Electrolux Design Lab, an annual global competition that invites industrial design students to present innovative ideas for household appliances of the future, has announced the results of its 2010 contest, which centered around “Intelligent Mobility.” Electrolux directed contestants to design household appliances that “will shape how people prepare and store food, clean and do their dishes, both within and beyond the home. … Additionally, and in keeping with the heritage of Electrolux, your concepts should reflect Scandinavian Design values—being sensitive to the environment, providing intuitive ease of use and aesthetic appeal.” The winners are nothing short of inspiring.
Some of my favorites include a BioRobot refrigerator that uses non-sticky, odorless gel to envelop stored food in individual pods; an outdoor refrigerator that uses winter’s lower temperature and solar panels in summer to keep food cool; a wall-mounted “eco-system” that creates energy from plants; and BioTank, a pet and a composter that also does the dishes (robotic fish clean the dishes, then turn the dirt and grime into biofuel).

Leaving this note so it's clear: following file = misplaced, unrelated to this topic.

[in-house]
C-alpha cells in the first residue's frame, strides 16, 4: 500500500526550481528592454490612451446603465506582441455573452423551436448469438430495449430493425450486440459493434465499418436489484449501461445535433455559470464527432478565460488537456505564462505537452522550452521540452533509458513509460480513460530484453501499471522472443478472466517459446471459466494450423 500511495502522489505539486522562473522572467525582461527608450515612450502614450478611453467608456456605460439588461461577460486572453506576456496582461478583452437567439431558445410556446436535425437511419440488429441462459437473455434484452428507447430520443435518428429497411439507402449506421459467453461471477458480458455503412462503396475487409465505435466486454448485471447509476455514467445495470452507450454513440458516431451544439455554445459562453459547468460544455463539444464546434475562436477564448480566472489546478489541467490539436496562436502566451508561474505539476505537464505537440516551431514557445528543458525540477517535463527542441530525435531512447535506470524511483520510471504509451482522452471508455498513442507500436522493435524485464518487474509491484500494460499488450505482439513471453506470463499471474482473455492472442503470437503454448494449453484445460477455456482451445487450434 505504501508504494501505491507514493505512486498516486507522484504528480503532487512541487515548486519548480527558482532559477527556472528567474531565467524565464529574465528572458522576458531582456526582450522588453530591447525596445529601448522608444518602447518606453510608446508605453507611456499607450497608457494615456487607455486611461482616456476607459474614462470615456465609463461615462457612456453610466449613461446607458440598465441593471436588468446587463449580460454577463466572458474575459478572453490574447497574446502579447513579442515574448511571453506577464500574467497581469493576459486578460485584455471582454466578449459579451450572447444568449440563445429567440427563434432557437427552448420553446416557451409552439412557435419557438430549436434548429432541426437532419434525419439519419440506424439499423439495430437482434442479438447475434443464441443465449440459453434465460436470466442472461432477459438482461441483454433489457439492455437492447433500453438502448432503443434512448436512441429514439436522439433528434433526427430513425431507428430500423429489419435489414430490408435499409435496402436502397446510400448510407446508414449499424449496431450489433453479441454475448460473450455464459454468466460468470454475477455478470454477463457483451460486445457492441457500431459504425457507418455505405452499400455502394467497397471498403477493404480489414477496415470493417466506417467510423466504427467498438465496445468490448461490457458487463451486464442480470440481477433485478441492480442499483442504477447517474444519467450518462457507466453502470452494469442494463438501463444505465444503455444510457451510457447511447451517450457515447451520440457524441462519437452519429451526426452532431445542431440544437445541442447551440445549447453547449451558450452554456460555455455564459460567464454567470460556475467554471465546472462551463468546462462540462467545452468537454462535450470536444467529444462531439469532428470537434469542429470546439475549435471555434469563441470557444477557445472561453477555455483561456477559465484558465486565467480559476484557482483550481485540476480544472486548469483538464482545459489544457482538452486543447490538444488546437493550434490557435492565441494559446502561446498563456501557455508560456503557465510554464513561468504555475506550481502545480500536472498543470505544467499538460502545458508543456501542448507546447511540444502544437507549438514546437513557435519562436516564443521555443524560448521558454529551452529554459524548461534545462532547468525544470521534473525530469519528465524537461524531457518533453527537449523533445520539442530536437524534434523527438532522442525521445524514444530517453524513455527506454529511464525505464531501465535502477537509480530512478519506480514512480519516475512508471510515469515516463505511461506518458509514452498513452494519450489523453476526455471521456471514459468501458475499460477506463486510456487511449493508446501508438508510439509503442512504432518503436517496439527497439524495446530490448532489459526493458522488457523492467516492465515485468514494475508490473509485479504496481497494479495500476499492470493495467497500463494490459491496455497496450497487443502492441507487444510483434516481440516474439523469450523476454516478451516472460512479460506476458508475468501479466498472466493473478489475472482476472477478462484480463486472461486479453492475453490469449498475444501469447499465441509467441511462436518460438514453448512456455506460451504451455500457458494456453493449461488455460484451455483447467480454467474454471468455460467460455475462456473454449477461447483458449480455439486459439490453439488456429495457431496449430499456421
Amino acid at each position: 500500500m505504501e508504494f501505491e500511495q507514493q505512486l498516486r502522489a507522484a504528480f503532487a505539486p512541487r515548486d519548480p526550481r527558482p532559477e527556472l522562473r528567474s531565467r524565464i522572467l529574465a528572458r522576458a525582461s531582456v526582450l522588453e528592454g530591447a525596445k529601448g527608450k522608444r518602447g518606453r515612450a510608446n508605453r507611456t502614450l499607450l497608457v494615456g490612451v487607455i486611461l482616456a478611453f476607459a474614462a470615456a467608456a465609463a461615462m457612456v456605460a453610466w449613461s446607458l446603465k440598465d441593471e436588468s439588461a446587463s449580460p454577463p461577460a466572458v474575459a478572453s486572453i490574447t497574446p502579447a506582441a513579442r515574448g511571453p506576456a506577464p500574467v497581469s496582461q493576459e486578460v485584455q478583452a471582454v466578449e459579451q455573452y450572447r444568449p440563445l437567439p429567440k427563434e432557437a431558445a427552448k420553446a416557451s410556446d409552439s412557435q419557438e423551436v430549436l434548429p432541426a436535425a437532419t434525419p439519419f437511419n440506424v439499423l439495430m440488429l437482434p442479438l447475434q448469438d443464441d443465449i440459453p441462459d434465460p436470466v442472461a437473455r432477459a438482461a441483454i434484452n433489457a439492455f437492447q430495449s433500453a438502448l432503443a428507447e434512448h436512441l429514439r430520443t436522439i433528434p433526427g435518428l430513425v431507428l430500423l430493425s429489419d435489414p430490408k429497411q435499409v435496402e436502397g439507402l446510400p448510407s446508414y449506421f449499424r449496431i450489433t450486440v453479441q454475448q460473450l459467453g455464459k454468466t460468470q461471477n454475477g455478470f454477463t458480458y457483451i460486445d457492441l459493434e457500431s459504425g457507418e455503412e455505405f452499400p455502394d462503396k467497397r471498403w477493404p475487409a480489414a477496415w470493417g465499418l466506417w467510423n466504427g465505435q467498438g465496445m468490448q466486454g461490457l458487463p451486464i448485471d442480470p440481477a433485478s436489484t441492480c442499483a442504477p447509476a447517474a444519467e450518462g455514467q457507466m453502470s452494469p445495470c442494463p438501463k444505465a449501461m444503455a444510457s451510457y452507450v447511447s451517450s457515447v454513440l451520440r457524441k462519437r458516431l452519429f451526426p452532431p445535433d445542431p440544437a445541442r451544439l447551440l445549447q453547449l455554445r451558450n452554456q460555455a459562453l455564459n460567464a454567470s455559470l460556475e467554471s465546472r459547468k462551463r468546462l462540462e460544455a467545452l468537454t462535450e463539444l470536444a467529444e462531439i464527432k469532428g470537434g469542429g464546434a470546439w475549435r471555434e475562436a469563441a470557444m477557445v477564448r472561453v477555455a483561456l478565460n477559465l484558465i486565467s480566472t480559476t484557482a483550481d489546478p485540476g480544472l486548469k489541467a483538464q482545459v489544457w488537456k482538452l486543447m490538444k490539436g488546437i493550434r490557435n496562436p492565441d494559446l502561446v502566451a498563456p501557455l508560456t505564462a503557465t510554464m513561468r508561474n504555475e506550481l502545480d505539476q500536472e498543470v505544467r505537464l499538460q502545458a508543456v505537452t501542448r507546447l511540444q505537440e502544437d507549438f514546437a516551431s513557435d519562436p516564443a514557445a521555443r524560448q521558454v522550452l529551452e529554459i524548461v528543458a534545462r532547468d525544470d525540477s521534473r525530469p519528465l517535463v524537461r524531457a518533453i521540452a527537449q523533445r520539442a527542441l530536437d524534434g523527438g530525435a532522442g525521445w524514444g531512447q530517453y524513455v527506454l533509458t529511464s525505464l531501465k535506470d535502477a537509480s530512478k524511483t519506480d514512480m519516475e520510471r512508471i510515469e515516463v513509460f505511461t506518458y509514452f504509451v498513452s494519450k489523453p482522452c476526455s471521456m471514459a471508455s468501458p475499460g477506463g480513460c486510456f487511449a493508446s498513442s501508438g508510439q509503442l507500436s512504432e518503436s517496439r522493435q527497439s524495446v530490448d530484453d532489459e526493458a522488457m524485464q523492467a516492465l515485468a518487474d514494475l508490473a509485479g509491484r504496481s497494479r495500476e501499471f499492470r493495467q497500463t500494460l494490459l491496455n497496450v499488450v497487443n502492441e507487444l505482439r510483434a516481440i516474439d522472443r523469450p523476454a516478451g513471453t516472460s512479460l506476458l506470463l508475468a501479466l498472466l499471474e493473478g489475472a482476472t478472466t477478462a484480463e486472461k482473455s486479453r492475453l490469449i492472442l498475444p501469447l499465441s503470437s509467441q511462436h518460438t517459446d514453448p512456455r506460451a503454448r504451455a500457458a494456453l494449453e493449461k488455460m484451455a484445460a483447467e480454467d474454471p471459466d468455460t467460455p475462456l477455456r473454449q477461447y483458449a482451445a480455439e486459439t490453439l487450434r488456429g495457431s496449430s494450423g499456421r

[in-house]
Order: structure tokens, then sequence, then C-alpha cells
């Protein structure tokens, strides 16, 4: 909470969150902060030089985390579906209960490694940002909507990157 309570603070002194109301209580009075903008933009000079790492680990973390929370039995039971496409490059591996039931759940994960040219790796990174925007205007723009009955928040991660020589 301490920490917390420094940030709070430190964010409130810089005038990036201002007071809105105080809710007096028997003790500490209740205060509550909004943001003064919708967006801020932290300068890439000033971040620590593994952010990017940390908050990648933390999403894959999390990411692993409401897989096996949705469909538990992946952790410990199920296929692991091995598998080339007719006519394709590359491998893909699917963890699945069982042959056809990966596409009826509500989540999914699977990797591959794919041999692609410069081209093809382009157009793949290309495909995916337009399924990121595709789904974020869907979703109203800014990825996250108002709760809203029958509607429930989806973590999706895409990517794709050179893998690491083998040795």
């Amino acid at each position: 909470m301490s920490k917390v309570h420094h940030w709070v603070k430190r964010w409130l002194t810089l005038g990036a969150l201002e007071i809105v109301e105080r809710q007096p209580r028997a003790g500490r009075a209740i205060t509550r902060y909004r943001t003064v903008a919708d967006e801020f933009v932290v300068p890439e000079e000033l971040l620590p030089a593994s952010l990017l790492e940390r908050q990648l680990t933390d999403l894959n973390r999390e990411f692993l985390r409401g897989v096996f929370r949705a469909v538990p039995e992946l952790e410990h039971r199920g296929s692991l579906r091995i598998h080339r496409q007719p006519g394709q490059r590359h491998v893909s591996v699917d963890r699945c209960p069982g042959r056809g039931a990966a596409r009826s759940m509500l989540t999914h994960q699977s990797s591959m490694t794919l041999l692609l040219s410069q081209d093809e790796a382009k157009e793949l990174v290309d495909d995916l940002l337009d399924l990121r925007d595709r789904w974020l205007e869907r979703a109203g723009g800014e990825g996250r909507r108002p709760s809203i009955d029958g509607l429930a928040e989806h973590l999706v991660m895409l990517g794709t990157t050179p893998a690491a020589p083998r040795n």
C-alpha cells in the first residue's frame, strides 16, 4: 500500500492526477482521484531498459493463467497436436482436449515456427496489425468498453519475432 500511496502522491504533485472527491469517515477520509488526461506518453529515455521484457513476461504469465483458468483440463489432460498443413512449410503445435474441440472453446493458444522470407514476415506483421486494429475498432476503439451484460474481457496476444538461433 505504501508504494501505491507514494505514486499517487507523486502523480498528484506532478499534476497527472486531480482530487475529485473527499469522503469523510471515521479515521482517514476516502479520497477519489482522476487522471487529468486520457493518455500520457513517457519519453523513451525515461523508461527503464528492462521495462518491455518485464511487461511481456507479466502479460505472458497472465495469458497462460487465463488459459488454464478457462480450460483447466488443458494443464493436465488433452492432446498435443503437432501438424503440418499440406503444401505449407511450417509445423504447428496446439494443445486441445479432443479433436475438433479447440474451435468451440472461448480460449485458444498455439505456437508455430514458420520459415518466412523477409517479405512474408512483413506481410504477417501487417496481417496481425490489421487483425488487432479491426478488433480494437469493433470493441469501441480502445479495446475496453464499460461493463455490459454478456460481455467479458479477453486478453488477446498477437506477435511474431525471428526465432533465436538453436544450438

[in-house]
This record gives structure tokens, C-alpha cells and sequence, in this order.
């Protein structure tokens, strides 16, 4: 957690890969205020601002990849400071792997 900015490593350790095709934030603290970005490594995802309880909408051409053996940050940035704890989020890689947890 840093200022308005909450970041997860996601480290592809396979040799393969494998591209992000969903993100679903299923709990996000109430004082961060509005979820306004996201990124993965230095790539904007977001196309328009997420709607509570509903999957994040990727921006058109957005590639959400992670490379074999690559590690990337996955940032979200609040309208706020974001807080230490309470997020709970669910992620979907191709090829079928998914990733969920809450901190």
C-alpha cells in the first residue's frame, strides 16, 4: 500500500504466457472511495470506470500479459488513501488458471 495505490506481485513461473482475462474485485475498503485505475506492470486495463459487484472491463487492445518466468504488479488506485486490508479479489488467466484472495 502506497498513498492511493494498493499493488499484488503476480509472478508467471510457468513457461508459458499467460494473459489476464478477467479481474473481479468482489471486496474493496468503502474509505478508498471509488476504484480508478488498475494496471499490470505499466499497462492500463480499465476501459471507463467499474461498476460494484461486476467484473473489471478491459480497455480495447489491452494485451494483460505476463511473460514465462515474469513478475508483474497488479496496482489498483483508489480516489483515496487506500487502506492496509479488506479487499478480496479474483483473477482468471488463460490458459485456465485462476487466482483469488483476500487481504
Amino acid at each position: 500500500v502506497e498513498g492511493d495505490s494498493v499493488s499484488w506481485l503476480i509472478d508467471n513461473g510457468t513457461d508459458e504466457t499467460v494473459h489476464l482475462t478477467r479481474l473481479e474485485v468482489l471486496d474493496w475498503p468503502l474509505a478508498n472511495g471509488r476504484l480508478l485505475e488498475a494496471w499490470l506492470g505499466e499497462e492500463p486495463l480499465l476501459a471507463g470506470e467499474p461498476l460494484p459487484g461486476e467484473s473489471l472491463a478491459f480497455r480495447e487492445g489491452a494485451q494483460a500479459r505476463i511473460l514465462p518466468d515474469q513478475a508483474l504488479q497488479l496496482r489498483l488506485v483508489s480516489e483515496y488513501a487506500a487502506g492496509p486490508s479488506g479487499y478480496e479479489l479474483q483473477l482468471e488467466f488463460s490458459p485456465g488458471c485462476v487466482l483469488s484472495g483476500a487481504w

The 2010 winner is a stove that uses a high-density sugar crystal battery to heat food using magnetic induction. Called the Snail, the portable heating device can be stuck directly onto a pot, a pan or a mug to heat the contents. Energy from the sugar heats up a coil, which conducts the magnetic induction process to the utensil. “In addition to being a solution for city dwellers, the Snail offers a wider social potential for use in remote areas, just as the first mobile phone opened opportunities,” the Electrolux Design Lab jury stated in presenting the award to Peter Alwin, a student at National Institute of Design in India.